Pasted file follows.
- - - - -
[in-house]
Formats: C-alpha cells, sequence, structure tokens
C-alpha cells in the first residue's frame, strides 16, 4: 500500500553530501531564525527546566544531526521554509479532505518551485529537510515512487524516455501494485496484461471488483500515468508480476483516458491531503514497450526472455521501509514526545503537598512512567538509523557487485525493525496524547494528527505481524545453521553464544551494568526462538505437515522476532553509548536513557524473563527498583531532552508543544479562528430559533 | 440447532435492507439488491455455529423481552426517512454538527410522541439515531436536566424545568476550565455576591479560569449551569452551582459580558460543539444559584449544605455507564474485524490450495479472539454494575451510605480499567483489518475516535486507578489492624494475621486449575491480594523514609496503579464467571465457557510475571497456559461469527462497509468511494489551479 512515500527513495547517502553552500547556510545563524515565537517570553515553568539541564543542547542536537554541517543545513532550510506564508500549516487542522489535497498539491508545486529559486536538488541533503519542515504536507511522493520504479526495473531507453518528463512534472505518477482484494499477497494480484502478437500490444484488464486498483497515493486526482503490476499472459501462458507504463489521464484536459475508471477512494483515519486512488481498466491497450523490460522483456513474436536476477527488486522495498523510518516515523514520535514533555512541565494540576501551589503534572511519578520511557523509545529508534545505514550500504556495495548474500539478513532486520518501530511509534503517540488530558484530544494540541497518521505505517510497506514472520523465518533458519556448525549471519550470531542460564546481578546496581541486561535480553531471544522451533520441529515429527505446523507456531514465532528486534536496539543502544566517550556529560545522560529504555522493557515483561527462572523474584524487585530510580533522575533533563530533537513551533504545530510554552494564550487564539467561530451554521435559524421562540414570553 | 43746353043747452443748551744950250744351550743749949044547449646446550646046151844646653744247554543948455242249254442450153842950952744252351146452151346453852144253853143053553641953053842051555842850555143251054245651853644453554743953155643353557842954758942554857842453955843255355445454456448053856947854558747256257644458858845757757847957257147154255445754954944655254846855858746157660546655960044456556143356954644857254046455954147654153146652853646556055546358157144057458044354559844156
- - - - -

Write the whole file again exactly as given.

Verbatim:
[in-house]
Formats: C-alpha cells, sequence, structure tokens
C-alpha cells in the first residue's frame, strides 16, 4: 500500500553530501531564525527546566544531526521554509479532505518551485529537510515512487524516455501494485496484461471488483500515468508480476483516458491531503514497450526472455521501509514526545503537598512512567538509523557487485525493525496524547494528527505481524545453521553464544551494568526462538505437515522476532553509548536513557524473563527498583531532552508543544479562528430559533 | 440447532435492507439488491455455529423481552426517512454538527410522541439515531436536566424545568476550565455576591479560569449551569452551582459580558460543539444559584449544605455507564474485524490450495479472539454494575451510605480499567483489518475516535486507578489492624494475621486449575491480594523514609496503579464467571465457557510475571497456559461469527462497509468511494489551479 512515500527513495547517502553552500547556510545563524515565537517570553515553568539541564543542547542536537554541517543545513532550510506564508500549516487542522489535497498539491508545486529559486536538488541533503519542515504536507511522493520504479526495473531507453518528463512534472505518477482484494499477497494480484502478437500490444484488464486498483497515493486526482503490476499472459501462458507504463489521464484536459475508471477512494483515519486512488481498466491497450523490460522483456513474436536476477527488486522495498523510518516515523514520535514533555512541565494540576501551589503534572511519578520511557523509545529508534545505514550500504556495495548474500539478513532486520518501530511509534503517540488530558484530544494540541497518521505505517510497506514472520523465518533458519556448525549471519550470531542460564546481578546496581541486561535480553531471544522451533520441529515429527505446523507456531514465532528486534536496539543502544566517550556529560545522560529504555522493557515483561527462572523474584524487585530510580533522575533533563530533537513551533504545530510554552494564550487564539467561530451554521435559524421562540414570553 | 43746353043747452443748551744950250744351550743749949044547449646446550646046151844646653744247554543948455242249254442450153842950952744252351146452151346453852144253853143053553641953053842051555842850555143251054245651853644453554743953155643353557842954758942554857842453955843255355445454456448053856947854558747256257644458858845757757847957257147154255445754954944655254846855858746157660546655960044456556143356954644857254046455954147654153146652853646556055546358157144057458044354559844156